Human Rights: Time for coordinated action to address the food crisis and create a global plan – UN expert

New York, 30 October, 2022.- A UN expert said today that despite the international consensus that the COVID-19 pandemic has exposed and exacerbated existing fragilities within food systems, there remains no multilateral response to the crisis.

“The problem is not lack of solutions,” said Michael Fakhri, UN Special Rapporteur on the right to food. “The international community has a good sense of how to tackle the food crisis; what we need now is coordinated government action.”

This year, an additional 50 million people will face severe hunger, and another 19 million more people are expected to face chronic undernourishment in 2023. Domestic food inflation in more than 60 countries is reportedly 15 per cent or higher year on year, and about 60 per cent of low-income countries find themselves in, or at high risk of, debt distress.

The gender gap in food insecurity widened even further from 2020 to 2021. Women are 15 per cent more likely than men to be food insecure. The poor are the hardest hit, especially in developing countries, where food accounts for half of a typical family’s budget. In 2021, the number of children in child labour globally increased to 160 million, the first rise in 20 years – more than 70 per cent of them working in agriculture. Peoples’ homelands are being stolen, occupied, and decimated at genocidal rates.

In presenting his report to the UN General Assembly on the impact of the ongoing COVID-19 pandemic on the right to food, Fakhri provided some solutions. “As an immediate response, government should build on what worked during the pandemic. Many governments are starting to end pandemic relief measures. But measures like universal school meals and direct cash transfers provided proof of what is possible to realise the right to food. Make these programmes permanent, do not end them.”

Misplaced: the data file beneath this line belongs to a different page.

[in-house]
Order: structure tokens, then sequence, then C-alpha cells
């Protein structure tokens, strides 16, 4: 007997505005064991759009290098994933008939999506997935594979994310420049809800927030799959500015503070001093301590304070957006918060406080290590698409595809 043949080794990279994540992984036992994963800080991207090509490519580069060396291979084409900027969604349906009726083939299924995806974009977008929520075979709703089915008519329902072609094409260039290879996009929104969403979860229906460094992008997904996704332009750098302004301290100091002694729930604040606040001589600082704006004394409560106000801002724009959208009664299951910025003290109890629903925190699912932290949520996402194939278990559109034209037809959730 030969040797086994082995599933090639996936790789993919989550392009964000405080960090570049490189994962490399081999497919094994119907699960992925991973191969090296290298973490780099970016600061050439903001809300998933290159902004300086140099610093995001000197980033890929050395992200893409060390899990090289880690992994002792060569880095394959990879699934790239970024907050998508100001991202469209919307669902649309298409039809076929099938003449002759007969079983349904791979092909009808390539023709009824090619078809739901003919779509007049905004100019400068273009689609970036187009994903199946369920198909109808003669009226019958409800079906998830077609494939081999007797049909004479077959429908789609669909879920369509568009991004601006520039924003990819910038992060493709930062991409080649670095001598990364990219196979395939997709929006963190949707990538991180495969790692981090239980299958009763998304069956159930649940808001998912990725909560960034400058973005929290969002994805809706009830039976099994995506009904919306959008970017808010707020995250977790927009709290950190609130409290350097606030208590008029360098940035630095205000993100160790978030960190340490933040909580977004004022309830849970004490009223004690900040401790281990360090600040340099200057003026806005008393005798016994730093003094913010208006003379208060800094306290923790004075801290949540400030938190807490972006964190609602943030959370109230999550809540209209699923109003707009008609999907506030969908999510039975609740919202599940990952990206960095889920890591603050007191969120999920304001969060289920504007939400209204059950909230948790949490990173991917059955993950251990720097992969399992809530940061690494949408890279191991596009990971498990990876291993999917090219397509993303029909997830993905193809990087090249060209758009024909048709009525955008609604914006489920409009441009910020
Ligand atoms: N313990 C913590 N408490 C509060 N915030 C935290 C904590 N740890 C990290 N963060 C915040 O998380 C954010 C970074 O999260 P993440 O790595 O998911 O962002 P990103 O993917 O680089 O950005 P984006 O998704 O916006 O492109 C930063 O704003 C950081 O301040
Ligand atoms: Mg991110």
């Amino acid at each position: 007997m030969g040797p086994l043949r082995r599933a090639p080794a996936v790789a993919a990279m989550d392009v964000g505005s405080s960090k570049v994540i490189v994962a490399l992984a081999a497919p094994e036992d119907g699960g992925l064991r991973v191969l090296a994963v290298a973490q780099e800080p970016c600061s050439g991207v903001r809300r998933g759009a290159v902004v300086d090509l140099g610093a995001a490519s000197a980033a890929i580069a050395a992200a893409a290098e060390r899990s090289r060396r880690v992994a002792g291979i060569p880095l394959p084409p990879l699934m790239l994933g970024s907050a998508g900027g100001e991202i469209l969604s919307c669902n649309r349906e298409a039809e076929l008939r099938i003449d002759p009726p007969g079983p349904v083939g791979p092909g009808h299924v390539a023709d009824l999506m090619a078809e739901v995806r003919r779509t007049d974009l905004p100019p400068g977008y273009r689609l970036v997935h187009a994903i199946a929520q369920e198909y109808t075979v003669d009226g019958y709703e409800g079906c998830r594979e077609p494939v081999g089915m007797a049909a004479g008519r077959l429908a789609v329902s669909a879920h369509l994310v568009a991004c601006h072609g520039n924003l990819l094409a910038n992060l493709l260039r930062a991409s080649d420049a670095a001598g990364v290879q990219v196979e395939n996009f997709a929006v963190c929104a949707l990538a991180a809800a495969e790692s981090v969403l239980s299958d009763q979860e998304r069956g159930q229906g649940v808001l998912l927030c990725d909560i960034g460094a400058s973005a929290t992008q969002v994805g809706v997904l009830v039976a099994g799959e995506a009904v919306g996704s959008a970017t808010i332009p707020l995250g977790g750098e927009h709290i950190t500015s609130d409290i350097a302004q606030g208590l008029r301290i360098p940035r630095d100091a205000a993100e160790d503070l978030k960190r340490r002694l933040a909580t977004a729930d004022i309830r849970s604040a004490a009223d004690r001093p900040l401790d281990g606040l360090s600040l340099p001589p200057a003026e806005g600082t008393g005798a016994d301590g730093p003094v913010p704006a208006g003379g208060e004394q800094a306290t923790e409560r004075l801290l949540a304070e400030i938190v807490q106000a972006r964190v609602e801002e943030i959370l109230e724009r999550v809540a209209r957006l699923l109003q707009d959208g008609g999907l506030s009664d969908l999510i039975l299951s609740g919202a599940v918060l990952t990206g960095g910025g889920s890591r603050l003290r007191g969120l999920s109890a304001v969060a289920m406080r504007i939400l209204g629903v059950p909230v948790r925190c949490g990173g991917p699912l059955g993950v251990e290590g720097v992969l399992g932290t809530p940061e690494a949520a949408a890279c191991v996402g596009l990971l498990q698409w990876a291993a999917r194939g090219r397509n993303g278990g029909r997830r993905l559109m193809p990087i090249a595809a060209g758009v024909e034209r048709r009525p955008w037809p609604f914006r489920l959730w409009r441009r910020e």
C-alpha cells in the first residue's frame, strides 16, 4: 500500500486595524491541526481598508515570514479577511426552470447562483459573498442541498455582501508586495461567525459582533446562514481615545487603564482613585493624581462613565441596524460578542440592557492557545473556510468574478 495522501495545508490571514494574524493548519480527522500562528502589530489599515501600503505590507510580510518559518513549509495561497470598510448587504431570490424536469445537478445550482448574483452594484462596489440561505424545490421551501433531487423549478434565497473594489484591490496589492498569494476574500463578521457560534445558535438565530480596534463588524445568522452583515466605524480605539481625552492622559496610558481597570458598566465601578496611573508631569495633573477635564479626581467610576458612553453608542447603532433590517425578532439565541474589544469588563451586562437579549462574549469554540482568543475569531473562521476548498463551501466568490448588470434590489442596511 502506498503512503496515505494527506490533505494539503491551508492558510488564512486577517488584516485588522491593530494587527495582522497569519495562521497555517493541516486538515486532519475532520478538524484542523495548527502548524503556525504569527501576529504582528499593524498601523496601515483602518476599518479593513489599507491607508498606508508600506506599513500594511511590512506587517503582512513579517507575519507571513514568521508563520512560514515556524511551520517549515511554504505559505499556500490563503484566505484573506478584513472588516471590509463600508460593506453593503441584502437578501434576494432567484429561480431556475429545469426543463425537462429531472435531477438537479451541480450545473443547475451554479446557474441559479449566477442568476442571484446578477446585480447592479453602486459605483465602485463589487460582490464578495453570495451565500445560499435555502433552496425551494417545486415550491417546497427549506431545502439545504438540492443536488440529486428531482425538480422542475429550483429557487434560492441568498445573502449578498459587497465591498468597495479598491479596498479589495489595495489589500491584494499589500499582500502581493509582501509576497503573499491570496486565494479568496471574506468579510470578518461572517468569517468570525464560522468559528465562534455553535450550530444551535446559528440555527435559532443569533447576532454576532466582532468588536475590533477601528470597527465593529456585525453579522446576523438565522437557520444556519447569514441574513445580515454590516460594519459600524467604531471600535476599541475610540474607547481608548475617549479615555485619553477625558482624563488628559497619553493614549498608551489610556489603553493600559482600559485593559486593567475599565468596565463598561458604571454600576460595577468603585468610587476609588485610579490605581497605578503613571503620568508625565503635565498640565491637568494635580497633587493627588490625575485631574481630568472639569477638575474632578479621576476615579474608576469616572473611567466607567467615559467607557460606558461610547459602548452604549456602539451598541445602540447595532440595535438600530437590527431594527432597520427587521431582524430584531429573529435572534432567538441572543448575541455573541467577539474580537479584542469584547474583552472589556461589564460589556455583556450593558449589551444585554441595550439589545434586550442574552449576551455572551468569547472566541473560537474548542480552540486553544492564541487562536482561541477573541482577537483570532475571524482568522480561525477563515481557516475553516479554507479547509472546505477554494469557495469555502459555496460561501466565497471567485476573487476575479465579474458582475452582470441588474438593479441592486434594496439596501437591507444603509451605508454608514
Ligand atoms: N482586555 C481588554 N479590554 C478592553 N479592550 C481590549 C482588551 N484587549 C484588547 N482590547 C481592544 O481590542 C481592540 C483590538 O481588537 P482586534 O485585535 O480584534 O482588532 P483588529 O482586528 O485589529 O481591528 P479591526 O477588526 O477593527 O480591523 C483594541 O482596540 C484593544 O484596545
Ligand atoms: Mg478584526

Fakhri outlined structural challenges governments face with rising debt level, a broken trade system, and rising corporate power. To overcome those structural constraints, he recommended governments repurpose their existing budgets to transition to agroecology.

“By ensuring people have strong land rights and equitable access to land, by making sure workers’ rights are protected and their voices are at the centre of policy discussions, and by holding corporations accountable, governments can set the right conditions for a transition to agroecology,” said Fakhri.

“If the General Assembly reaffirms its commitment to the right to food in terms that explicitly address today’s challenges, it can inspire and galvanise governments and people to work together to develop a coordinated global response to the food crisis,” the UN expert said.

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